January 21, 2017
Peter stood in his pulpit looking out across his congregation. He knew the sermon he was about to preach was the most important one in his life. Choosing the text specifically for the day, he began to recite Ecclesiastes 3:1, "To everything there is a season, and a time to every purpose under heaven."
He proceeded with his message while the congregation hung on his every word. As he came to the end, Peter stepped down from the pulpit as to address the people in a more personal manner. He began, "In the language of the Holy Writ, there was a time for all things, a time to preach and a time to pray, but those times have passed away." With every eye on him, he continued, 'There is a time to fight and that time has now come." With that, Peter whipped off his clerical robe, revealing his Continental Army officer uniform underneath.
Peter left the sanctity of the altar and walked down the center aisle to the rear of the church. Outside, a drum began to roll. Before exiting he ask, "Who among you is with me?" With that, one by one, men in the congregation rose and followed Peter out the door. A total of 300 patriots from his congregation joined the Continental Army by the end of the day.
Rev. John Peter Gabriel Muhlenberg was known as “the fighting parson of the American Revolution.” A well known and well respected military man, he was also a prominent and highly regarded minister. After becoming a licensed Lutheran pastor in 1769, Muhlenberg’s first assignment was with his father, Henry, ministering to congregations in New Jersey. Henry Melchior Muhlenberg, a German Lutheran pastor, immigrated to America as a missionary in 1742 to help organize the disconnected Lutheran churches already in the New World, such as those started by your ancestor, Rev. John Casper Stoever. Muhlenberg is credited for founding the first Lutheran church denomination in North America and is considered the father of the Lutheran Church in the United States.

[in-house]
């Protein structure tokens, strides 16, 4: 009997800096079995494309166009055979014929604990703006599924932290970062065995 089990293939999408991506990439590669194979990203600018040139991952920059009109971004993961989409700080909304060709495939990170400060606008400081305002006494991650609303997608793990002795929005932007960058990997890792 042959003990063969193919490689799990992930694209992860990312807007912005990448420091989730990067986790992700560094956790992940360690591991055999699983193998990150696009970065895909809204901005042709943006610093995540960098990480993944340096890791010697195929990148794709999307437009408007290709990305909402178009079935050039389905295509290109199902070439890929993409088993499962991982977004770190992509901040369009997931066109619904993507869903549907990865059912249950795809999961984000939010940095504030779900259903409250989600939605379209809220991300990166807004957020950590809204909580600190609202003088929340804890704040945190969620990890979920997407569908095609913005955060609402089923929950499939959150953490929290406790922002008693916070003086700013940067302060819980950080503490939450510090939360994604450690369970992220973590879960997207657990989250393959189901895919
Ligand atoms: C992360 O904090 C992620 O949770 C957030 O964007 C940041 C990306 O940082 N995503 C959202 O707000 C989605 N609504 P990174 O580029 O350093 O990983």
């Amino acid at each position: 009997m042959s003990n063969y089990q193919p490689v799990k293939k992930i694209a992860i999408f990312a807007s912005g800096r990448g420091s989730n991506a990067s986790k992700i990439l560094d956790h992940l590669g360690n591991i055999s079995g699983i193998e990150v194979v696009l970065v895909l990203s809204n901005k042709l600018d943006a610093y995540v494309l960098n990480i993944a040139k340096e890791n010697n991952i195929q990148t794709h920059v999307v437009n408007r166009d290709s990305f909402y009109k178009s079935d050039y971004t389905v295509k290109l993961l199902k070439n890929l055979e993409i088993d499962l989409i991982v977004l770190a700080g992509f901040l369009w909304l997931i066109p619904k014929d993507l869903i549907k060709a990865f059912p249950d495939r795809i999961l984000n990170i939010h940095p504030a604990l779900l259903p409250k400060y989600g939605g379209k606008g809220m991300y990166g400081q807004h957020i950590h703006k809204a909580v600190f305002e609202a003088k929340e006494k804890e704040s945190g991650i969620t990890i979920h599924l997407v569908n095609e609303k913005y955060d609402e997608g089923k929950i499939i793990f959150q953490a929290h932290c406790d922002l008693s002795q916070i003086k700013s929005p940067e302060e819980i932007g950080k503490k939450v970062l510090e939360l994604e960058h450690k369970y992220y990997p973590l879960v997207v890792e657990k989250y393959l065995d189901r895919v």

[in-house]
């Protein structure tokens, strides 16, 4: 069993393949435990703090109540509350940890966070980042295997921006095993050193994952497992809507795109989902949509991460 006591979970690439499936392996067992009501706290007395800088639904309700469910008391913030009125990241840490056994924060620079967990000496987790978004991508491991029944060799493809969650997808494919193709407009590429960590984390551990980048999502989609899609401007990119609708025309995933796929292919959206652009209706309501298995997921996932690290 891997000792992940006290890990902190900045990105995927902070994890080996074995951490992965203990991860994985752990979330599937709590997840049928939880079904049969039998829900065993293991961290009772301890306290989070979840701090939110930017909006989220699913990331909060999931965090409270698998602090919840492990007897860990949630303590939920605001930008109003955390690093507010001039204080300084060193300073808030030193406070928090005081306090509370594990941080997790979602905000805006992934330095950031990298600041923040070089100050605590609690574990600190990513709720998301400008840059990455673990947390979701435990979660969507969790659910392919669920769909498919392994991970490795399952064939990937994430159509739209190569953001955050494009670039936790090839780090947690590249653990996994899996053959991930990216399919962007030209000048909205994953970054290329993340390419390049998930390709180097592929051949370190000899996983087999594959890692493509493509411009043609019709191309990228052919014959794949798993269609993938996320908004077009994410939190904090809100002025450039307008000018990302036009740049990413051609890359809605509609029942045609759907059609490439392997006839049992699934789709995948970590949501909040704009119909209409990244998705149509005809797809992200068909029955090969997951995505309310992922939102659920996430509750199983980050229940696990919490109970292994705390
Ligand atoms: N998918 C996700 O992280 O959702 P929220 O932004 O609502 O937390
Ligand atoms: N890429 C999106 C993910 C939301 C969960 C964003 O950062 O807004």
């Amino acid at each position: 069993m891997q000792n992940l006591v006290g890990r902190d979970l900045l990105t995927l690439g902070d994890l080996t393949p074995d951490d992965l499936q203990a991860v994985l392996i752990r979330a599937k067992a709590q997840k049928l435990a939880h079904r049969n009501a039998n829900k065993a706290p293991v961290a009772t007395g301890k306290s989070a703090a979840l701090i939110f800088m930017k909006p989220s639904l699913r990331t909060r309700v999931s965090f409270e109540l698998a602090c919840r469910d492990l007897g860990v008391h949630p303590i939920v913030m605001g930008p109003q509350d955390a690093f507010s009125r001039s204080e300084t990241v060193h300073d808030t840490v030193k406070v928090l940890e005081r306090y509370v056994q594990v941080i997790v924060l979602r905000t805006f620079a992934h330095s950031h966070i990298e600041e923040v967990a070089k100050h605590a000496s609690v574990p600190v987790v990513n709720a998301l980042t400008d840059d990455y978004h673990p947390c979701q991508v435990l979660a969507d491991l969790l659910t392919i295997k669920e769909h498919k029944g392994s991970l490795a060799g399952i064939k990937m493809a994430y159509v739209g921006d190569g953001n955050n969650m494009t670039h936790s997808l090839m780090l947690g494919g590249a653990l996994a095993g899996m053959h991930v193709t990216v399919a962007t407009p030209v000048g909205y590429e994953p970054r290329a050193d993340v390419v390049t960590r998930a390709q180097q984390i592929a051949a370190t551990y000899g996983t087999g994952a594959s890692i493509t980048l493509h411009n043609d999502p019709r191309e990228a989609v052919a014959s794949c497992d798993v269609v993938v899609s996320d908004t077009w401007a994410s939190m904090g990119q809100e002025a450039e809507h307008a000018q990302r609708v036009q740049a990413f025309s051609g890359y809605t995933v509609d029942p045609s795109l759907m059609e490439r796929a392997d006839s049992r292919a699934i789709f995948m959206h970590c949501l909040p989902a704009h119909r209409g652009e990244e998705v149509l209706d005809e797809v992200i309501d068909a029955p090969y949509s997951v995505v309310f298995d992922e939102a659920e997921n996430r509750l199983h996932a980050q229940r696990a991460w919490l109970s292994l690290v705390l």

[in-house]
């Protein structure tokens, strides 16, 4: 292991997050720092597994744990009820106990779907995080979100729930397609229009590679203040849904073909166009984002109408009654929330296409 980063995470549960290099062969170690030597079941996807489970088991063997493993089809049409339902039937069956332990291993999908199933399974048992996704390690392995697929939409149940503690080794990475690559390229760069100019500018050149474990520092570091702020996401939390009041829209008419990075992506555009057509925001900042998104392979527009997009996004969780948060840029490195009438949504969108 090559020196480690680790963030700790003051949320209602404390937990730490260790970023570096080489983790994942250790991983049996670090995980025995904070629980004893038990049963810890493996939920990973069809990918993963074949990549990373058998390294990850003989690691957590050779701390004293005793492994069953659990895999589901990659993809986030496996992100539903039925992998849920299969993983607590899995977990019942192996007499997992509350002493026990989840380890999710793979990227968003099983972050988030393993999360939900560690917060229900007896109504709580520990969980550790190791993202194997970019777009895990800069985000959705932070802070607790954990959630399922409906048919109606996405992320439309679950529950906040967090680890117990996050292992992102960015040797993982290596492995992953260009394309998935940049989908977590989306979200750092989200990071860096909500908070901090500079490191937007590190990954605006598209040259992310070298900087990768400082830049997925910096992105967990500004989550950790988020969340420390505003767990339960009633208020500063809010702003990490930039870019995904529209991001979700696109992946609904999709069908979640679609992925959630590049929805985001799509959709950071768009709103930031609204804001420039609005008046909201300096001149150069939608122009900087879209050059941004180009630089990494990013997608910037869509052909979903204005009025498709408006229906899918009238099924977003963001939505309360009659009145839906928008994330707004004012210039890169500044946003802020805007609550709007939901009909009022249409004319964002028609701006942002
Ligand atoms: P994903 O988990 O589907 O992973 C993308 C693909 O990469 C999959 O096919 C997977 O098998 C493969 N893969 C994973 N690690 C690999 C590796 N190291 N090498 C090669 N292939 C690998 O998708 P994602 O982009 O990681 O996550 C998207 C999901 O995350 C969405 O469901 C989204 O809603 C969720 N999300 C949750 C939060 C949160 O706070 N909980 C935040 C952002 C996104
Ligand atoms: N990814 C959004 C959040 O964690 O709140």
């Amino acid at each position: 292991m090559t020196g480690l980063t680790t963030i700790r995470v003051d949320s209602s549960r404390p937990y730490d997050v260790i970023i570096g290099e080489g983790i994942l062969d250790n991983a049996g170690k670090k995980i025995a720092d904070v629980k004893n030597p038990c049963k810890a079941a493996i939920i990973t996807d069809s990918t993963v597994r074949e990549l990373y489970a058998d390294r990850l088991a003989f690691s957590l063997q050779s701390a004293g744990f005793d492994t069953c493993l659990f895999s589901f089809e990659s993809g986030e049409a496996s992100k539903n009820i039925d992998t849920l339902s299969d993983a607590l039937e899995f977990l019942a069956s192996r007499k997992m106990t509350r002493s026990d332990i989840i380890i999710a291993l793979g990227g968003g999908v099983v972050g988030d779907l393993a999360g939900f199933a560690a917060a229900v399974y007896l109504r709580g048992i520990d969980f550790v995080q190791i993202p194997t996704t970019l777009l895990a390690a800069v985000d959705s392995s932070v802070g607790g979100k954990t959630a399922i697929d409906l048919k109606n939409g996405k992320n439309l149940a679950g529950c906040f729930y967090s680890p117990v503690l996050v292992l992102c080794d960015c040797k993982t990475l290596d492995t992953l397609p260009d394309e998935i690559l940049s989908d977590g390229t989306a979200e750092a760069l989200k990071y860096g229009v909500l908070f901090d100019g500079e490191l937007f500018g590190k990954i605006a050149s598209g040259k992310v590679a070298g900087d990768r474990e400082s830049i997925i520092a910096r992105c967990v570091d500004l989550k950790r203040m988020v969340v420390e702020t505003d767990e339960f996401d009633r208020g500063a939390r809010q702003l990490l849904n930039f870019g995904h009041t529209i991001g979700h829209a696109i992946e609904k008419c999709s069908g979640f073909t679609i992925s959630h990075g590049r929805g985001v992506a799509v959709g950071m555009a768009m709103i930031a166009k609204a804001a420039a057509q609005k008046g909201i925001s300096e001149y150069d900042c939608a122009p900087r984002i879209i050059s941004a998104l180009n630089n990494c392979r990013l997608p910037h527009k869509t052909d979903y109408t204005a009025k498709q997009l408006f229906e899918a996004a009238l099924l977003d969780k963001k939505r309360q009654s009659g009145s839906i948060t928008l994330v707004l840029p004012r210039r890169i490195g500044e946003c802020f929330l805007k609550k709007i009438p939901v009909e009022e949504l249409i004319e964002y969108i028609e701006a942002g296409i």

After marrying Anna Barbara Meyer the following year, Peter Muhlenberg received his own church in Woodstock, Virginia. Even though the Shenandoah Valley was primarily settled by Pennsylvania Lutherans, Anglicanism was Virginia’s established state church. Muhlenberg traveled to London to be ordained in the Anglican church so he could legally minister to the German Lutherans of his area.
When news of the Battle of Bunker Hill reached Muhlenberg, he began to rethink his position. (see and ) For years he had been preaching, along with many others, about freedom and independence. They taught about the evils of tyranny, and God’s plan for liberty. Following in the footsteps of George Whitfield, these men were labeled the “Black Robed Regiment” by the British. (see , , and ) In their eyes, this regiment was far more dangerous than any military outfit they could encounter as these ministers sewed the seeds of independence deep in the minds and hearts of the people.
Muhlenberg is perhaps the most iconic member of the “Black Robed Regiment” and on January 21, 1776, he decided it was time to practice what he preached.
Days before he gave his fateful sermon, Rev. Peter Muhlenberg received a letter from General George Washington. The circular letter was sent to Protestant Churches requesting the assistance in assembling regiments for the Revolutionary Army. Muhlenberg enlisted before Sunday, receiving the rank of colonel. He and the 300 men from his congregation formed the 8th Virginia Regiment.
Muhlenberg’s regiment saw action in several major battles including Charleston, Brandywine (see ), Morristown, Stony Point, Monmouth Courthouse(see ), and Yorktown (see ). They also spent the winter at Valley Forge with Gen. Washington. (see and ) Muhlenberg became a trusted and valued commander in Washington’s Army, reaching the rank of Major General. When Cornwallis surrendered at Yorktown, Muhlenberg was front and center for the event.